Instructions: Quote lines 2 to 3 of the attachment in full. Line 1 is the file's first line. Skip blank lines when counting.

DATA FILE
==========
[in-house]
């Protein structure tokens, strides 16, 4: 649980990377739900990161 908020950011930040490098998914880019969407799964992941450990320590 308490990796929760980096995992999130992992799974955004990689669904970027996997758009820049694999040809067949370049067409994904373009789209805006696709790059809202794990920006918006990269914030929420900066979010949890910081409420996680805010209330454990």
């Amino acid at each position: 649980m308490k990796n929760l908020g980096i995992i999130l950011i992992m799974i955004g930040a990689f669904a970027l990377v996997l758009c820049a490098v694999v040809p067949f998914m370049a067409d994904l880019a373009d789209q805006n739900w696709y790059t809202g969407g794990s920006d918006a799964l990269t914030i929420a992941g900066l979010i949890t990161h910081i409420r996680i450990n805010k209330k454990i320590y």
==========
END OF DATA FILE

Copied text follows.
């Protein structure tokens, strides 16, 4: 649980990377739900990161 908020950011930040490098998914880019969407799964992941450990320590 308490990796929760980096995992999130992992799974955004990689669904970027996997758009820049694999040809067949370049067409994904373009789209805006696709790059809202794990920006918006990269914030929420900066979010949890910081409420996680805010209330454990």
């Amino acid at each position: 649980m308490k990796n929760l908020g980096i995992i999130l950011i992992m799974i955004g930040a990689f669904a970027l990377v996997l758009c820049a490098v694999v040809p067949f998914m370049a067409d994904l880019a373009d789209q805006n739900w696709y790059t809202g969407g794990s920006d918006a799964l990269t914030i929420a992941g900066l979010i949890t990161h910081i409420r996680i450990n805010k209330k454990i320590y």